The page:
Governments across the world are implementing policies and practices to control the fake news monster of social media. However, who decides what is fake news? Why don’t we decide for ourselves?
Canadian Prime Minister Justin Trudeau announced a digital charter to impose “meaningful financial consequences” on tech companies if they don’t curb misinformation on their platforms.
During an online extremism summit, world leaders, like Trudeau, French President Emmanuel Macron and New Zealand Prime Minister Jacinda Ardern, signed the ‘Christchurch Call for Action’, a non-binding agreement that involves governments and private companies to curb online extremism through regulations and self-policing.
Tech giants, Facebook, Microsoft, Twitter, Google, and Amazon have signed the agreement.
Singapore has passed an anti-fake news law that empowers authorities to police online platforms and even private chat groups. According to the new law, the government can order platforms to remove, what it thinks, are false statements that are “against the public interest”, and to post corrections.
After the devastating suicide bombings on Easter Sunday, Sri Lanka banned social media for nine days as a step against spreading damaging hate messages. This included Facebook, WhatApp, Instagram, YouTube, Viber, and Snapchat.
The Sri Lankan government was praised for taking a tough stand against panicked misinformation, but, at the same time, many Sri Lankans were forced to be cut off from communicating with relatives with only a government-friendly media for information.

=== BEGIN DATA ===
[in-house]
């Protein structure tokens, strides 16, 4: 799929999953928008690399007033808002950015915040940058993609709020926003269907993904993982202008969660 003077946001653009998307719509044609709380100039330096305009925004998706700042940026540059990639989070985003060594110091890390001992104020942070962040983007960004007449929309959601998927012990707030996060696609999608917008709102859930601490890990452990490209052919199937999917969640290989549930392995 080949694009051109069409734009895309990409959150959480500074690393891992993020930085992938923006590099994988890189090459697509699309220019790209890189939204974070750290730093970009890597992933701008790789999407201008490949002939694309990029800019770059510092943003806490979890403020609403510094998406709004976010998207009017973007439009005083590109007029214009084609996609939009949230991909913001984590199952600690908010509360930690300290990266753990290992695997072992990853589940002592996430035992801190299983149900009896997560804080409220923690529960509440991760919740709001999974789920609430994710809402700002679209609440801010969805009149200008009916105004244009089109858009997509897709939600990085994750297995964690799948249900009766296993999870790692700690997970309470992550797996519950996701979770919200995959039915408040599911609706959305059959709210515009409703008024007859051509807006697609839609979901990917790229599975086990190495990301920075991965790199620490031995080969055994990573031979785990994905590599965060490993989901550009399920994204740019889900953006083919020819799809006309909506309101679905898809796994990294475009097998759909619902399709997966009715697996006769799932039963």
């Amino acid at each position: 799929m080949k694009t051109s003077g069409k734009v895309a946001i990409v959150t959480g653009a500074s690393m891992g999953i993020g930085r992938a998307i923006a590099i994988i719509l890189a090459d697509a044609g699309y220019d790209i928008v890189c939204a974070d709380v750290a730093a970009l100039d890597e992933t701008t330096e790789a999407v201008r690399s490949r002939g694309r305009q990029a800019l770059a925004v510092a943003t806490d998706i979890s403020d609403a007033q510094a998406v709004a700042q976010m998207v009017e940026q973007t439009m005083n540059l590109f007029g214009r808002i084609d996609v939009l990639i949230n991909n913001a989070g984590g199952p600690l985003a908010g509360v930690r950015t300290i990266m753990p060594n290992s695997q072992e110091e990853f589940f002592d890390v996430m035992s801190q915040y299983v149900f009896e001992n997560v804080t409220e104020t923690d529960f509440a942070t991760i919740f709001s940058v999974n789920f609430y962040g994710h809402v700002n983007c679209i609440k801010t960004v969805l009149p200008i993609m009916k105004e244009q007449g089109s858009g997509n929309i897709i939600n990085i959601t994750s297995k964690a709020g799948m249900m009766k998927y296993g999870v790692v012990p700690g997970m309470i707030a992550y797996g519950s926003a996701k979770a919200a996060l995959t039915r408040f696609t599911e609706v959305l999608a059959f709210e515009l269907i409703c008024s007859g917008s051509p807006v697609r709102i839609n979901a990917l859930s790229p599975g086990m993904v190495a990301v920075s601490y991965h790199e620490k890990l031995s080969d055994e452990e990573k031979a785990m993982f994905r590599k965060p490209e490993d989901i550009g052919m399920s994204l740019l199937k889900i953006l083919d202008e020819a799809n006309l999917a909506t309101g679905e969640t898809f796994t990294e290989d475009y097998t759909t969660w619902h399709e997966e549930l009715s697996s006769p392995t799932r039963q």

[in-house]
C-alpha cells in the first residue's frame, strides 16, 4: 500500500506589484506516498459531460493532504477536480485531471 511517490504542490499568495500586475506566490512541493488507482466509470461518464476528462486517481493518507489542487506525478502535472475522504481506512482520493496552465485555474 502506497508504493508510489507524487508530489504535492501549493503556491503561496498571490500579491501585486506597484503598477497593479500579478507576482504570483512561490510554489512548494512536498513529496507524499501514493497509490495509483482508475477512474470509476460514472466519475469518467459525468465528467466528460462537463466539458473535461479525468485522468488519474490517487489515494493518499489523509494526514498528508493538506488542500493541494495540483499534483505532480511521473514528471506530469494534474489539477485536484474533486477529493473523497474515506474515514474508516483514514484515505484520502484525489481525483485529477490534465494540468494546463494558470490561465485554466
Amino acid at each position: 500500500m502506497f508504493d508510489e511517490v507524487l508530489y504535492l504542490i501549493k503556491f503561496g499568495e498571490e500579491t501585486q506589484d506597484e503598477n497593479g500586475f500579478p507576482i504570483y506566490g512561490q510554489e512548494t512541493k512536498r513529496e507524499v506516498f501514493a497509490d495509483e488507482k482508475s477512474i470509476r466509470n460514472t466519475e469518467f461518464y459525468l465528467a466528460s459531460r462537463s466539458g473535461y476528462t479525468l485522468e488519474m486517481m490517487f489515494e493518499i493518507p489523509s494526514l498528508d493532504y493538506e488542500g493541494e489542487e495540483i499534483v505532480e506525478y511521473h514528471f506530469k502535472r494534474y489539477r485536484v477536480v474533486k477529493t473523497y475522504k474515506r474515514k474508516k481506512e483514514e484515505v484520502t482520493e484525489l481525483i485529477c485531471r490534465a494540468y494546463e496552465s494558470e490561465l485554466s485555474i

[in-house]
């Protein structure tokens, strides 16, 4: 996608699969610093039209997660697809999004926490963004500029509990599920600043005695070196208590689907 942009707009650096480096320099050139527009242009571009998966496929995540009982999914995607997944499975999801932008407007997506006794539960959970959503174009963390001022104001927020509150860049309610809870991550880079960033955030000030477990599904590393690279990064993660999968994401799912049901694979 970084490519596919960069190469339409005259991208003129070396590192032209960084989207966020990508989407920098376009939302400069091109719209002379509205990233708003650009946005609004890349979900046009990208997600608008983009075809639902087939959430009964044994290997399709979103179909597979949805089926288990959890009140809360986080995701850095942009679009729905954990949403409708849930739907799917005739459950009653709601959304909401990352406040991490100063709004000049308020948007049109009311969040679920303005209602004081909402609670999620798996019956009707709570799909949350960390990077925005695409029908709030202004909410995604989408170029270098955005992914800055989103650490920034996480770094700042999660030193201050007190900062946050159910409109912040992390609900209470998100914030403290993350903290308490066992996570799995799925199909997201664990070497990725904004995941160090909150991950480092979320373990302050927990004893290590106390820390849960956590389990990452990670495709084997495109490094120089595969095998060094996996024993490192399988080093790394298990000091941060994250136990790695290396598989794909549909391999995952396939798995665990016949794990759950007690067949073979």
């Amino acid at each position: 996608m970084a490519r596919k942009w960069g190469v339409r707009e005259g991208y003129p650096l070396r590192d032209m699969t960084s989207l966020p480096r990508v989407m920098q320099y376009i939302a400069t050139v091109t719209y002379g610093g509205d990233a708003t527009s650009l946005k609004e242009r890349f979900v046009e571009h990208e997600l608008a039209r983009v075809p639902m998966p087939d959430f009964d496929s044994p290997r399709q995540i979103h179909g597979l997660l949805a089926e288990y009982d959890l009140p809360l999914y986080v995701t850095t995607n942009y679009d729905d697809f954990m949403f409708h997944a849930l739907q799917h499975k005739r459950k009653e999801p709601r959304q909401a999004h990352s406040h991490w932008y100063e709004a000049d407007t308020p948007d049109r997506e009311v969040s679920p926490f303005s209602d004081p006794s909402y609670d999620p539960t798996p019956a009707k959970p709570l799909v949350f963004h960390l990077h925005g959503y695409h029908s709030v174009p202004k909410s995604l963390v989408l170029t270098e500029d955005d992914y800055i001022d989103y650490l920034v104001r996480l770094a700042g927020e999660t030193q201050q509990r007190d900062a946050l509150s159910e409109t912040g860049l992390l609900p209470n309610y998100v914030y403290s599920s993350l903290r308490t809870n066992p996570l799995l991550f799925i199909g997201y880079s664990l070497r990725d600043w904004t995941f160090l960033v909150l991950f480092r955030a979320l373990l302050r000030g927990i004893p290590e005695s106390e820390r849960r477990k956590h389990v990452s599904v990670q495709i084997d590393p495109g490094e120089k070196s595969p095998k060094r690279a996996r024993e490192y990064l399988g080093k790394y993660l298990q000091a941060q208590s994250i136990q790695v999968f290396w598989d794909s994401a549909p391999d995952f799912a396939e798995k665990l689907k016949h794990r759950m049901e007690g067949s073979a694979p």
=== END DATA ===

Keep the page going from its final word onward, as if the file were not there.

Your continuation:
While such initiatives aim to counter online extremism and misinformation, the problem does not wholly get solved. In fact, this either invites third-party bias or curbs freedom.
Two years ago, Facebook said it would rely on third-party fact-checkers to curb fake news. Turns out, the consolidation of the third party consisted of a handful of media organizations with their own political leanings.
The prompt to reduce fake news from Facebook’s news feed revealed that it removes financial incentive from spammers, and not from sensational stories with the potential to sway elections.
If fact-checkers are employed, won’t they be puppets in the hands of their employers?
Hence, government-employed fact-checkers will be obligated to the government to allow profitable content and curb the opposite.
This sets up a person or an organization to be the moral authority on what is real or fake, offensive or friendly — a type of dystopian Ministry of Truth.
And in the process, what happens to free speech?
As users of platforms like Facebook, WhatsApp, YouTube, etc., we often do not discern information for ourselves. Our blind trust in information outlets and platforms often lead us to form beliefs without researching all sides of a story.
A Canadian Journalism Foundation survey has found that about 40% of Canadians have difficulty identifying a fake news story from a fact-based one.
In a survey of more than 74,000 people in 37 markets across the globe, the 2018 Digital News Report found that more than half (51%) of the respondents trust the news media they themselves use most of the time.
In a news analysis done by BuzzFeed in election year 2016, the most popular fake articles got more Facebook shares, reactions, and comments than the actual high-quality news.
We live in our cocoons of comfortable beliefs — a veritable echo chamber alongside those of similar beliefs while seldom stepping out of that comfort zone and losing our objectivity in the process.
Social media platforms do not want this objectivity in us either, because they want us to connect with other like-minded individuals, since continuing to do that keeps us on their platforms.
Should we now blindly trust a government to tell us what to believe?